Assessment Opinion

Follow-Up: A Call for Reading-Test Reform

By Rebecca Schmidt — November 22, 2011 1 min read
  • Save to favorites
  • Print

Rebecca Schmidt

I agree with many of the comments saying that our students are over-tested. Yes, 16 days of testing each year is far too many, and too many resources are devoted to testing at the expense of more important ones in elementary school.

However, I have to disagree with the position that we discard assessment altogether. I view my students’ reading and math abilities as their human rights—and my job is to empower them to be productive changemakers in their communities by accessing these rights. Without assessment, I would not know if my teaching strategies were effective. I want to be clear that I am not dismissing reading assessments altogether—nor do I place much value in most of them. Instead, I would like meaningful assessments for monitoring students’ learning through the year to formally indicate progress in the eyes of D.C. Public Schools and the rest of the country.

For example, at the beginning of the year we test our students’ reading ability using DIBELS (fluency; how many words a student can read in one minute) and TRC (a combination of fluency and comprehension), which results in a reading level based on Fountas and Pinnell’s system. We continue to collect these data throughout the school year—more frequently for the students below grade level, less so for those who are at or above grade level—and use this information to plan our teaching with guided reading groups and lessons based on the Continuum of Literacy Learning. My students celebrate their progress—and they make great progress—but unfortunately none of it “counts” outside of our classroom.

A far more helpful reading-assessment method would be a measure of progress from beginning to end of year, such as the TRC tests, or a test I’ve heard about (but never seen in person) called the MAP: Measures of Academic Progress. Similar to the GRE, the MAP is computerized and adapts to a student’s answers as they take the test by giving harder questions as the student answers correctly and easier ones if the student answers incorrectly.

If our children are to be considered leaders in their community, country, and throughout the rest of the world, we educators have a critical job to ensure they are developing literacy and numeracy skills and knowledge. We can’t waste our time (or our students’) with meaningless assessment.

The opinions expressed in Teaching Ahead: A Roundtable are strictly those of the author(s) and do not reflect the opinions or endorsement of Editorial Projects in Education, or any of its publications.

Commenting has been disabled on edweek.org effective Sept. 8. Please visit our FAQ section for more details. To get in touch with us visit our contact page, follow us on social media, or submit a Letter to the Editor.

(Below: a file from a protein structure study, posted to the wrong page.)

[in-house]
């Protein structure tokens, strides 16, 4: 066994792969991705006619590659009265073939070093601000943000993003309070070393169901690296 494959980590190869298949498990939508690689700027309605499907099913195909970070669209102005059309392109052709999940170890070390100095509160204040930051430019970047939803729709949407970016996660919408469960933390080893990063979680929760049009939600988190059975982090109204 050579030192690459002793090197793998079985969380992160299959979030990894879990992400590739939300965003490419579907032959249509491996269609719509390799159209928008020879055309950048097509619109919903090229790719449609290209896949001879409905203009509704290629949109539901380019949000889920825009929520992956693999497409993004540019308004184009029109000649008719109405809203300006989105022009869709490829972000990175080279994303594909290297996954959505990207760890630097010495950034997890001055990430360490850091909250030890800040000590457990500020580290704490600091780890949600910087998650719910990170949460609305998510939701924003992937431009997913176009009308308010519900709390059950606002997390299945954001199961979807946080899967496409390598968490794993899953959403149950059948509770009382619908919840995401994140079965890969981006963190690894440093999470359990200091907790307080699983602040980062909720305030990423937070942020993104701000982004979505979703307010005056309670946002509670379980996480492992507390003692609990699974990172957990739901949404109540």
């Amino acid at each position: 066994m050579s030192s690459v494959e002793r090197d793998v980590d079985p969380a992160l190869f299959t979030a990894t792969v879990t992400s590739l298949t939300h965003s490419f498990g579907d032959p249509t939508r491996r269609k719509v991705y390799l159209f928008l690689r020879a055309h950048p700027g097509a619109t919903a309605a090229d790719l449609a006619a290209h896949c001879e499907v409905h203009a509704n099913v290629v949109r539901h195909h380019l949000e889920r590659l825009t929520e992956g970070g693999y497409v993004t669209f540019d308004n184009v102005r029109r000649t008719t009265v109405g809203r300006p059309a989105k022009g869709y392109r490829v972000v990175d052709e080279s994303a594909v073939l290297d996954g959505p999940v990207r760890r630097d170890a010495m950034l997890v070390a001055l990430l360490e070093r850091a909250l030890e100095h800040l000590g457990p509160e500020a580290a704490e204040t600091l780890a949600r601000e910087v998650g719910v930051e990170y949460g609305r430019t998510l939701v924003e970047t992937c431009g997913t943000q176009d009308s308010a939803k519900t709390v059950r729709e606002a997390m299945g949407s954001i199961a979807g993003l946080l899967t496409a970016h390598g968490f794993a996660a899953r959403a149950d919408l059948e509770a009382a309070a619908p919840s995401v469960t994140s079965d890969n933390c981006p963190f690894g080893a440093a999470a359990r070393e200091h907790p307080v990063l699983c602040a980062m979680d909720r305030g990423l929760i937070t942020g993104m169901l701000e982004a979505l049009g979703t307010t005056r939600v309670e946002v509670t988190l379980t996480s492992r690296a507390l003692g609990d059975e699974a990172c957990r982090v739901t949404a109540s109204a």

This content is provided by our sponsor. It is not written by and does not necessarily reflect the views of Education Week's editorial staff.
Teaching Webinar
6 Key Trends in Teaching and Learning
As we enter the third school year affected by the pandemic—and a return to the classroom for many—we come better prepared, but questions remain. How will the last year impact teaching and learning this school
Content provided by Instructure
This content is provided by our sponsor. It is not written by and does not necessarily reflect the views of Education Week's editorial staff.
School & District Management Webinar
Ensuring Continuity of Learning: How to Prepare for the Next Disruption
Across the country, K-12 schools and districts are, again, considering how to ensure effective continuity of learning in the face of emerging COVID variants, politicized debates, and more. Learn from Alexandria City Public Schools superintendent
Content provided by Class
Teaching Profession Live Online Discussion What Have We Learned From Teachers During the Pandemic?
University of California, Santa Cruz, researcher Lora Bartlett and her colleagues spent months studying how the pandemic affected classroom teachers. We will discuss the takeaways from her research not only for teachers, but also for

EdWeek Top School Jobs

Teacher Jobs
Search over ten thousand teaching jobs nationwide — elementary, middle, high school and more.
View Jobs
Principal Jobs
Find hundreds of jobs for principals, assistant principals, and other school leadership roles.
View Jobs
Administrator Jobs
Over a thousand district-level jobs: superintendents, directors, more.
View Jobs
Support Staff Jobs
Search thousands of jobs, from paraprofessionals to counselors and more.
View Jobs

Read Next

Assessment Spotlight Spotlight on Assessment in 2021
In this Spotlight, review newest assessment scores, see how districts will catch up with their supports for disabled students, plus more.
Assessment 'Nation's Report Card' Has a New Reading Framework, After a Drawn-Out Battle Over Equity
The new framework for the National Assessment of Educational Progress will guide development of the 2026 reading test.
10 min read
results 925693186 02
Assessment Opinion Q&A Collections: Assessment
Scores of educators share commentaries on the use of assessments in schools.
5 min read
Images shows colorful speech bubbles that say "Q," "&," and "A."
Assessment Standardized Tests Could Be in Jeopardy in Wake of Biden Decisions, Experts Say
Has the Biden administration shored up statewide tests this year only to risk undermining long-term public backing for them?
6 min read
Image of a test sheet.